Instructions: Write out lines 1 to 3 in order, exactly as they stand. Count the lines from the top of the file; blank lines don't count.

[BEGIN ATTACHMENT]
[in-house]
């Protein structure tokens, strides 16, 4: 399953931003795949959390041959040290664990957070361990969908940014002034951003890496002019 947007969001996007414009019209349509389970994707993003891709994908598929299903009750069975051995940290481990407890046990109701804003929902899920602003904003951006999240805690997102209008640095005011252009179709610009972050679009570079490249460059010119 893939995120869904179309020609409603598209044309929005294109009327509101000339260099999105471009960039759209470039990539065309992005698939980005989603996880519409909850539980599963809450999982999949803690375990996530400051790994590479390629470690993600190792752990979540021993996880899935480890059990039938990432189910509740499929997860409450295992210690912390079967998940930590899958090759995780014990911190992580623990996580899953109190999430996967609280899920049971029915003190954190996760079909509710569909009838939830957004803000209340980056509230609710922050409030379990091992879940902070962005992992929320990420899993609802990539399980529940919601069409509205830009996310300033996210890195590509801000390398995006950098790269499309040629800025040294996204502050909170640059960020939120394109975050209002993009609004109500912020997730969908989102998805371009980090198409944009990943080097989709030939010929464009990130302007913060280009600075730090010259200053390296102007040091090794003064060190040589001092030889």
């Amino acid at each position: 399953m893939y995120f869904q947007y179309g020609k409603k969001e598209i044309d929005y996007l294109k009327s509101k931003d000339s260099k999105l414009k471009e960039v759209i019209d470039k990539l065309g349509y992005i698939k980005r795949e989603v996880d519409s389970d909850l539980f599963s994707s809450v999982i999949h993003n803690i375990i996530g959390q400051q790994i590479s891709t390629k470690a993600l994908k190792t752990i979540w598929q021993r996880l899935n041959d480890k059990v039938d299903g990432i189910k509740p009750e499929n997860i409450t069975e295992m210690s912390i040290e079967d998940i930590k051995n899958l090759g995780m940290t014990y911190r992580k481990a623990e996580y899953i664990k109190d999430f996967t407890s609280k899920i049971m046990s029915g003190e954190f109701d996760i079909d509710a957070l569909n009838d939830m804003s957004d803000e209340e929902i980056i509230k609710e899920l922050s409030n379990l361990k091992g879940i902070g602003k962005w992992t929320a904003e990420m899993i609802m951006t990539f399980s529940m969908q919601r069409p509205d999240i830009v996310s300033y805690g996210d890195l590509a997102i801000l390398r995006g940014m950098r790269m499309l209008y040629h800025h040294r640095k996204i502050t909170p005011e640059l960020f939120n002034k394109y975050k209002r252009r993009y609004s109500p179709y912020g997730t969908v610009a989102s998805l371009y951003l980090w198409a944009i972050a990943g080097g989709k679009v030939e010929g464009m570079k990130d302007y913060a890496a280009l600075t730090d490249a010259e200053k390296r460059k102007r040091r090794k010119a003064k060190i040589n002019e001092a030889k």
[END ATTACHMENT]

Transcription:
[in-house]
């Protein structure tokens, strides 16, 4: 399953931003795949959390041959040290664990957070361990969908940014002034951003890496002019 947007969001996007414009019209349509389970994707993003891709994908598929299903009750069975051995940290481990407890046990109701804003929902899920602003904003951006999240805690997102209008640095005011252009179709610009972050679009570079490249460059010119 893939995120869904179309020609409603598209044309929005294109009327509101000339260099999105471009960039759209470039990539065309992005698939980005989603996880519409909850539980599963809450999982999949803690375990996530400051790994590479390629470690993600190792752990979540021993996880899935480890059990039938990432189910509740499929997860409450295992210690912390079967998940930590899958090759995780014990911190992580623990996580899953109190999430996967609280899920049971029915003190954190996760079909509710569909009838939830957004803000209340980056509230609710922050409030379990091992879940902070962005992992929320990420899993609802990539399980529940919601069409509205830009996310300033996210890195590509801000390398995006950098790269499309040629800025040294996204502050909170640059960020939120394109975050209002993009609004109500912020997730969908989102998805371009980090198409944009990943080097989709030939010929464009990130302007913060280009600075730090010259200053390296102007040091090794003064060190040589001092030889």
């Amino acid at each position: 399953m893939y995120f869904q947007y179309g020609k409603k969001e598209i044309d929005y996007l294109k009327s509101k931003d000339s260099k999105l414009k471009e960039v759209i019209d470039k990539l065309g349509y992005i698939k980005r795949e989603v996880d519409s389970d909850l539980f599963s994707s809450v999982i999949h993003n803690i375990i996530g959390q400051q790994i590479s891709t390629k470690a993600l994908k190792t752990i979540w598929q021993r996880l899935n041959d480890k059990v039938d299903g990432i189910k509740p009750e499929n997860i409450t069975e295992m210690s912390i040290e079967d998940i930590k051995n899958l090759g995780m940290t014990y911190r992580k481990a623990e996580y899953i664990k109190d999430f996967t407890s609280k899920i049971m046990s029915g003190e954190f109701d996760i079909d509710a957070l569909n009838d939830m804003s957004d803000e209340e929902i980056i509230k609710e899920l922050s409030n379990l361990k091992g879940i902070g602003k962005w992992t929320a904003e990420m899993i609802m951006t990539f399980s529940m969908q919601r069409p509205d999240i830009v996310s300033y805690g996210d890195l590509a997102i801000l390398r995006g940014m950098r790269m499309l209008y040629h800025h040294r640095k996204i502050t909170p005011e640059l960020f939120n002034k394109y975050k209002r252009r993009y609004s109500p179709y912020g997730t969908v610009a989102s998805l371009y951003l980090w198409a944009i972050a990943g080097g989709k679009v030939e010929g464009m570079k990130d302007y913060a890496a280009l600075t730090d490249a010259e200053k390296r460059k102007r040091r090794k010119a003064k060190i040589n002019e001092a030889k």